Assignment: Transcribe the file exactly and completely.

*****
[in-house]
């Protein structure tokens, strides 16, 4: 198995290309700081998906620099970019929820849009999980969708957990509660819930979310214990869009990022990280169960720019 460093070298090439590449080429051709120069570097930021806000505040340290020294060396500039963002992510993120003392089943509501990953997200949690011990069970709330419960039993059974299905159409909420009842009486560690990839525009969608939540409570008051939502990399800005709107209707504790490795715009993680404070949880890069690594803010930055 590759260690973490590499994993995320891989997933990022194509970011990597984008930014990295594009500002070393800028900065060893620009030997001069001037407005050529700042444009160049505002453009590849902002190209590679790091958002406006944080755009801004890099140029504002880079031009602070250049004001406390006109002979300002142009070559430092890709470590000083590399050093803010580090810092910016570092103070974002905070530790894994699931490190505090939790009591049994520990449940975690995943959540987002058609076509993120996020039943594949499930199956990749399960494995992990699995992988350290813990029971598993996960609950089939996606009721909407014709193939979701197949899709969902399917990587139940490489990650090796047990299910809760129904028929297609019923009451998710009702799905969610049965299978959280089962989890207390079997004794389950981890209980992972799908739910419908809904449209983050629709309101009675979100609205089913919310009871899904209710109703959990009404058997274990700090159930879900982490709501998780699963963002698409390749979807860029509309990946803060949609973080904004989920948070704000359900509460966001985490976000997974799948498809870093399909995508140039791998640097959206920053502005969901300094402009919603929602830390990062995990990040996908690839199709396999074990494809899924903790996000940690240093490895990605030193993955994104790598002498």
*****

[in-house]
């Protein structure tokens, strides 16, 4: 198995290309700081998906620099970019929820849009999980969708957990509660819930979310214990869009990022990280169960720019 460093070298090439590449080429051709120069570097930021806000505040340290020294060396500039963002992510993120003392089943509501990953997200949690011990069970709330419960039993059974299905159409909420009842009486560690990839525009969608939540409570008051939502990399800005709107209707504790490795715009993680404070949880890069690594803010930055 590759260690973490590499994993995320891989997933990022194509970011990597984008930014990295594009500002070393800028900065060893620009030997001069001037407005050529700042444009160049505002453009590849902002190209590679790091958002406006944080755009801004890099140029504002880079031009602070250049004001406390006109002979300002142009070559430092890709470590000083590399050093803010580090810092910016570092103070974002905070530790894994699931490190505090939790009591049994520990449940975690995943959540987002058609076509993120996020039943594949499930199956990749399960494995992990699995992988350290813990029971598993996960609950089939996606009721909407014709193939979701197949899709969902399917990587139940490489990650090796047990299910809760129904028929297609019923009451998710009702799905969610049965299978959280089962989890207390079997004794389950981890209980992972799908739910419908809904449209983050629709309101009675979100609205089913919310009871899904209710109703959990009404058997274990700090159930879900982490709501998780699963963002698409390749979807860029509309990946803060949609973080904004989920948070704000359900509460966001985490976000997974799948498809870093399909995508140039791998640097959206920053502005969901300094402009919603929602830390990062995990990040996908690839199709396999074990494809899924903790996000940690240093490895990605030193993955994104790598002498």